Despite the colder temperatures and snow of late across most of Colorado, the birds have definitely been signaling that spring is on its way. In fact, astronomically, the spring equinox happens next month (this year it’s March 20th). When you think of spring, what comes to mind? For some people, me included, one of the most common indicators of spring is the reappearance of the American robin in your backyard.
The American robin (Turdus migratorius) is one of the most ubiquitous song birds in North America. While it’s commonly believed that they migrate south in the fall (and some do, particularly those in the upper reaches of Canada and the U.S.), a lot of robins actually spend their winters where they spend their summers. They just might not be as visible because they’re clustered together in trees eating berries instead of on the ground foraging for worms.
A few weeks ago, I noticed that the robins had returned. Spurred on by hormones, their winter flocks were breaking up and they were starting to lay claim to spring breeding grounds. One day, I was watching a couple of robins on the roof of my neighbor’s gazebo when I did a double take; one of the robins had a partially white head! What was going on?
Color in animals is dictated by the amount of pigments in the cells of their skin, hair/fur, scales, or feathers. One of those pigments is called “melanin.” The darker the animal’s features are, the more melanin is being produced. Albinism is the total absence of melanin and results in an all-over white or pale pink coloring (the pink is the blood vessels showing through) and, often, red eyes. Last summer, I visited the Colorado Gators Reptile Park in Mosca, Colorado, and saw several albino alligators, but this robin clearly wasn’t like them; Aside from his head, the robin was a normally colored bird. What else could explain his unusual look?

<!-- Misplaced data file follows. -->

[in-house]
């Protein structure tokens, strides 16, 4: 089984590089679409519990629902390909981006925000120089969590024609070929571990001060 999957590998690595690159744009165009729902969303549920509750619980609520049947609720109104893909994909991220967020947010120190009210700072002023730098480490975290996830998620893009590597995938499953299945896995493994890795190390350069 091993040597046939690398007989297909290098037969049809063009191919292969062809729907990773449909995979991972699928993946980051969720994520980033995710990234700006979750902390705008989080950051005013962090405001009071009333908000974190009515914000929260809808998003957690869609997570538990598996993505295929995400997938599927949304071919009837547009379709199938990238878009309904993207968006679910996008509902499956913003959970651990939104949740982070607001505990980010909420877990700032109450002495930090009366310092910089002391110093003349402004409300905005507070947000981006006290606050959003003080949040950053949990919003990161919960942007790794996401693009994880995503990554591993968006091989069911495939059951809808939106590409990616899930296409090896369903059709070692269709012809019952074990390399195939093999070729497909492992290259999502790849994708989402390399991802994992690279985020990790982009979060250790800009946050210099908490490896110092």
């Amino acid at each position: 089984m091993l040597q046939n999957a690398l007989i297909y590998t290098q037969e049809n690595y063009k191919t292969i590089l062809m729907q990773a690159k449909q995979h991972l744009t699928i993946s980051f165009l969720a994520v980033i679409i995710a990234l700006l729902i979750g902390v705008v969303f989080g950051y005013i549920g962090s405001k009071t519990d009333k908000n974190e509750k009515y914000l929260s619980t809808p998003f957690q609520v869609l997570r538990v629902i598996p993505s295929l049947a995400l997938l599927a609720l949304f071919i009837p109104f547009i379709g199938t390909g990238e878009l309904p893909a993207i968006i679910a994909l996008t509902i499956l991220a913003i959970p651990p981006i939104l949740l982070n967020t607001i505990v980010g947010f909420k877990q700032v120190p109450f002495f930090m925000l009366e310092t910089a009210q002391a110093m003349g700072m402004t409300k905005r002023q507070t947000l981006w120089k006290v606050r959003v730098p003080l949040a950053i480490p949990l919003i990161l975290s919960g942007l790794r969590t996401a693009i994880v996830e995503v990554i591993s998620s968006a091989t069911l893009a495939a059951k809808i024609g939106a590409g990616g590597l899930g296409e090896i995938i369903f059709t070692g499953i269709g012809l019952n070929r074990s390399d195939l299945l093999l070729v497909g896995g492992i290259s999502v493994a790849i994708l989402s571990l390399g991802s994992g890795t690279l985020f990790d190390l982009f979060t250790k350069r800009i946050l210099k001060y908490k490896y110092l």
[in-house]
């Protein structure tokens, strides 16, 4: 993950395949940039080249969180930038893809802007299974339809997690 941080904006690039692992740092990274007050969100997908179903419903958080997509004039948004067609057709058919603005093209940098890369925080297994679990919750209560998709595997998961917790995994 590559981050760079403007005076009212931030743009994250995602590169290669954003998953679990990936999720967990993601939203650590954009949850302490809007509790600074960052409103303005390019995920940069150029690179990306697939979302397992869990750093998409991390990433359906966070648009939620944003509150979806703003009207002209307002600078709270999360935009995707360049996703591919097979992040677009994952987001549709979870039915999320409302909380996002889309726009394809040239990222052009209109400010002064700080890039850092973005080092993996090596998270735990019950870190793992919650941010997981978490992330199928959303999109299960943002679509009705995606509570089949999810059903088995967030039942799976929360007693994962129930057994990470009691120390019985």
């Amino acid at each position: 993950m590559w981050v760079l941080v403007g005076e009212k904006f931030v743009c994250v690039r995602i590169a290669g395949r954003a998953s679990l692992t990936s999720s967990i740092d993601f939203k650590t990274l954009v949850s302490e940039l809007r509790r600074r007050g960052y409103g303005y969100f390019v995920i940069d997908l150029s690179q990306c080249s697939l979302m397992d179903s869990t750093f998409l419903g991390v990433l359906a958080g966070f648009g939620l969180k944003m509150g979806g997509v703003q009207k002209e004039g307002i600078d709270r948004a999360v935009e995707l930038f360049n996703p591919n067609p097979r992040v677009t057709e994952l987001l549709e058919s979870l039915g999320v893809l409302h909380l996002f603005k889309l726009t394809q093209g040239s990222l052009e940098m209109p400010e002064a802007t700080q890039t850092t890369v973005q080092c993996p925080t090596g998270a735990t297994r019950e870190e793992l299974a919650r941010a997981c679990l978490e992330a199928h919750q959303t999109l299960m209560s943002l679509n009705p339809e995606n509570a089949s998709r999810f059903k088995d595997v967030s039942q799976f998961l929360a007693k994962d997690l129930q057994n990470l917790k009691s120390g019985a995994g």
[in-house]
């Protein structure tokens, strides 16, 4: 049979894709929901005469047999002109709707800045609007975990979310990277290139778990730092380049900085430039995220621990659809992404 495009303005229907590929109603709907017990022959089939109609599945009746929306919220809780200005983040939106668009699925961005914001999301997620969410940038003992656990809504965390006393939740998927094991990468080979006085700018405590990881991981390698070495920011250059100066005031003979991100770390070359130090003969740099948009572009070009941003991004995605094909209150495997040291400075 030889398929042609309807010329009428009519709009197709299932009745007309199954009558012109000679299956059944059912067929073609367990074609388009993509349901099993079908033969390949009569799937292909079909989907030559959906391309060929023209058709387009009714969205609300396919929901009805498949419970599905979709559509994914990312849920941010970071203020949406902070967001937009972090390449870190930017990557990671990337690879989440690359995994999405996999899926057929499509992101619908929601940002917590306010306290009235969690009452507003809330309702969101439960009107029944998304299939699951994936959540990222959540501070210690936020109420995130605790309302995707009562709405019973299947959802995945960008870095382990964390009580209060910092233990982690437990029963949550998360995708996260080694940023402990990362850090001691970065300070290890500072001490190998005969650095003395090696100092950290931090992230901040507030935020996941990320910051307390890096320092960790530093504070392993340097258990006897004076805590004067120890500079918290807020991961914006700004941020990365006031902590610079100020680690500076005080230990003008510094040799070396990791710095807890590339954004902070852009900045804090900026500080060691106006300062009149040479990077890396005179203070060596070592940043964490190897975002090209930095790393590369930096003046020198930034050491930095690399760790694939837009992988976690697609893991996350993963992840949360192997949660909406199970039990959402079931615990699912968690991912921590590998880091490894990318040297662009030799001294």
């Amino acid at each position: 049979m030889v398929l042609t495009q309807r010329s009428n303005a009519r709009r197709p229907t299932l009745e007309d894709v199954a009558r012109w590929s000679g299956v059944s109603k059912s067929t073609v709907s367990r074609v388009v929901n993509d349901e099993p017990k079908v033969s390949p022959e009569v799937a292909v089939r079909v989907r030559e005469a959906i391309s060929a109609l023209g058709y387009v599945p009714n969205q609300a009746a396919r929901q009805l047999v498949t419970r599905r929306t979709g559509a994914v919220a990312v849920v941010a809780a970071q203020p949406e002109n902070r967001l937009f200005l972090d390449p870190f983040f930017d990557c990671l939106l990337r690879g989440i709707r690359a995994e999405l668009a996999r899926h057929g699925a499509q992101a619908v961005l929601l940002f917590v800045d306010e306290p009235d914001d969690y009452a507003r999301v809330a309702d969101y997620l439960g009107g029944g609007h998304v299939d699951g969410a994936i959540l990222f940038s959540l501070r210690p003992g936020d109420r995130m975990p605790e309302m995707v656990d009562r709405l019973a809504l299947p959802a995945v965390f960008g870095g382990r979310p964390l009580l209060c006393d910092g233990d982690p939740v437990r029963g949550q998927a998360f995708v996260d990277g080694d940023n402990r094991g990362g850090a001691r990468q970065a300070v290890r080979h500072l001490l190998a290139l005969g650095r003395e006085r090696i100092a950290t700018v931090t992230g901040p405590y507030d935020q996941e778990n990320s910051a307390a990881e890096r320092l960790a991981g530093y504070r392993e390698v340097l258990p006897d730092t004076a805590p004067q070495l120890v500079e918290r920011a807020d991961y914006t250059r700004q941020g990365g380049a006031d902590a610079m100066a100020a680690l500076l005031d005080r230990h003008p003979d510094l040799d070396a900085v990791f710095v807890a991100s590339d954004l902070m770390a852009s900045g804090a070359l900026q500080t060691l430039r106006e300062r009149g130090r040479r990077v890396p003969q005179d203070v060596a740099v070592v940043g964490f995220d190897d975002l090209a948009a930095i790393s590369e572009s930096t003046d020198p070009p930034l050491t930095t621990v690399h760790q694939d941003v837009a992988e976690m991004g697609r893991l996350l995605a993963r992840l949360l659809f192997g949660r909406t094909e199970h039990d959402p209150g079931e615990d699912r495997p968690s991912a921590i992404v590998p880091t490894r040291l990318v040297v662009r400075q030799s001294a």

Similar to albinism, leucism also involves a reduction in color in the skin, hair/fur, etc. However, scientists believe that leucism differs in that pigments (melanin as well as other pigments) are produced, but not deposited in particular areas. This can result in an animal that’s completely white with normal-colored eyes, one that is a muted shade of its usual coloring, or even one where only patches of the animal are white (called piebald). The latter is probably the category my robin fits into. Piebald is a common color pattern in domestic animals such as horses, dogs, cats, and cows.
Leucism, like albinism, can make an animal more susceptible to predators by reducing its natural camouflage. In addition, because melanin provides structural support to feathers (hence why the wing tips on even white birds are typically black), an albino or leucistic bird where the leucism affects the wings, may experience more feather wear. This, in turn, could cause problems during migration. It’s also been theorized that albinism and leucism could cause problems in animals, such as some birds, that rely on color for mating displays, or that it may cause problems trapping heat in cold climates because paler colors reflect more solar radiation than darker colors.
So far there doesn’t seem to be much of an impact on my leucistic robin neighbor, but the real test will be this upcoming breeding season.